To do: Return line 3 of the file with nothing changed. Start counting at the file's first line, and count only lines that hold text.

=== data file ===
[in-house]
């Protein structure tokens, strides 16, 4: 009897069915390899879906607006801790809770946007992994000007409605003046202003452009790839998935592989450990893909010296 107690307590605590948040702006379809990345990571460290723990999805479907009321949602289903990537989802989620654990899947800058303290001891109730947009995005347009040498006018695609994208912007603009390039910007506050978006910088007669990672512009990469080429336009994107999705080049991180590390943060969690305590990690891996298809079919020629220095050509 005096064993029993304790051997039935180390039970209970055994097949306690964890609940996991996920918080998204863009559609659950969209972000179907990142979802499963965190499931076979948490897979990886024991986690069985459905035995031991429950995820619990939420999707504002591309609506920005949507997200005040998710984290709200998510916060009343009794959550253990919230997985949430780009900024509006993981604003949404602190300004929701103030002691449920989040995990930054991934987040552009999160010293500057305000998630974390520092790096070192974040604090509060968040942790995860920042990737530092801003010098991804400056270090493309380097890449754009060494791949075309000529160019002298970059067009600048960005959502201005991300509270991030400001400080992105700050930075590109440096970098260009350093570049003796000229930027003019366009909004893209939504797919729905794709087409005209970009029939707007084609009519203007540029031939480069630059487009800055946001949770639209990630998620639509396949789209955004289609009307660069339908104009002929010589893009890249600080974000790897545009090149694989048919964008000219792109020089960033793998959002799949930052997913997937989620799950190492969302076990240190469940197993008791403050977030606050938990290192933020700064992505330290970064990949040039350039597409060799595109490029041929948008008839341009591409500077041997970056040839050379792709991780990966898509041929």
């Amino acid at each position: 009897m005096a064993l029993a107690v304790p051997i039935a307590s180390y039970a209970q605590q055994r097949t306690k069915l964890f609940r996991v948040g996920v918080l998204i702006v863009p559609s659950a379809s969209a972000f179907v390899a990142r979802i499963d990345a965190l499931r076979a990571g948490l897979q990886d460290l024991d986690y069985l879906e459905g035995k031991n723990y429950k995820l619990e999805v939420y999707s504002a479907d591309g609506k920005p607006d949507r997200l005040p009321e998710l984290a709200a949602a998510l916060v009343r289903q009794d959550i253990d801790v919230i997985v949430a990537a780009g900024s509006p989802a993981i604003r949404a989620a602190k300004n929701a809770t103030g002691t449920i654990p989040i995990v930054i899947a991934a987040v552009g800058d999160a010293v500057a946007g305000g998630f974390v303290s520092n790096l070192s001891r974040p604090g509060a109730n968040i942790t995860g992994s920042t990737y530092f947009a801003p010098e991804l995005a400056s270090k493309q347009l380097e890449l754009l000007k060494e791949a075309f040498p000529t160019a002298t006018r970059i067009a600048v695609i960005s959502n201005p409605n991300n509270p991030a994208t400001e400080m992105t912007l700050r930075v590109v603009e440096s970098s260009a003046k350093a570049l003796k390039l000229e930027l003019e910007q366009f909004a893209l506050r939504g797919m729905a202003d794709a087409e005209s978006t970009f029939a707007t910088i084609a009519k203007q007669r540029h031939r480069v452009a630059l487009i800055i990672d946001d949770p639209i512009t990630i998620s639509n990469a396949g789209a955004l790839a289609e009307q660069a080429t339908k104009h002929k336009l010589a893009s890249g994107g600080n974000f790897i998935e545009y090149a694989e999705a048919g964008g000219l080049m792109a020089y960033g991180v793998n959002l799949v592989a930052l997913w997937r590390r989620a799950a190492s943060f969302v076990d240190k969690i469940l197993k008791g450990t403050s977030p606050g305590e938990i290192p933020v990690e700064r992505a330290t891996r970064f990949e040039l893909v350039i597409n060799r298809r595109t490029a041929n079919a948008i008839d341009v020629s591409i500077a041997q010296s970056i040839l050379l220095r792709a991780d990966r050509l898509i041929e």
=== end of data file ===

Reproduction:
């Amino acid at each position: 009897m005096a064993l029993a107690v304790p051997i039935a307590s180390y039970a209970q605590q055994r097949t306690k069915l964890f609940r996991v948040g996920v918080l998204i702006v863009p559609s659950a379809s969209a972000f179907v390899a990142r979802i499963d990345a965190l499931r076979a990571g948490l897979q990886d460290l024991d986690y069985l879906e459905g035995k031991n723990y429950k995820l619990e999805v939420y999707s504002a479907d591309g609506k920005p607006d949507r997200l005040p009321e998710l984290a709200a949602a998510l916060v009343r289903q009794d959550i253990d801790v919230i997985v949430a990537a780009g900024s509006p989802a993981i604003r949404a989620a602190k300004n929701a809770t103030g002691t449920i654990p989040i995990v930054i899947a991934a987040v552009g800058d999160a010293v500057a946007g305000g998630f974390v303290s520092n790096l070192s001891r974040p604090g509060a109730n968040i942790t995860g992994s920042t990737y530092f947009a801003p010098e991804l995005a400056s270090k493309q347009l380097e890449l754009l000007k060494e791949a075309f040498p000529t160019a002298t006018r970059i067009a600048v695609i960005s959502n201005p409605n991300n509270p991030a994208t400001e400080m992105t912007l700050r930075v590109v603009e440096s970098s260009a003046k350093a570049l003796k390039l000229e930027l003019e910007q366009f909004a893209l506050r939504g797919m729905a202003d794709a087409e005209s978006t970009f029939a707007t910088i084609a009519k203007q007669r540029h031939r480069v452009a630059l487009i800055i990672d946001d949770p639209i512009t990630i998620s639509n990469a396949g789209a955004l790839a289609e009307q660069a080429t339908k104009h002929k336009l010589a893009s890249g994107g600080n974000f790897i998935e545009y090149a694989e999705a048919g964008g000219l080049m792109a020089y960033g991180v793998n959002l799949v592989a930052l997913w997937r590390r989620a799950a190492s943060f969302v076990d240190k969690i469940l197993k008791g450990t403050s977030p606050g305590e938990i290192p933020v990690e700064r992505a330290t891996r970064f990949e040039l893909v350039i597409n060799r298809r595109t490029a041929n079919a948008i008839d341009v020629s591409i500077a041997q010296s970056i040839l050379l220095r792709a991780d990966r050509l898509i041929e």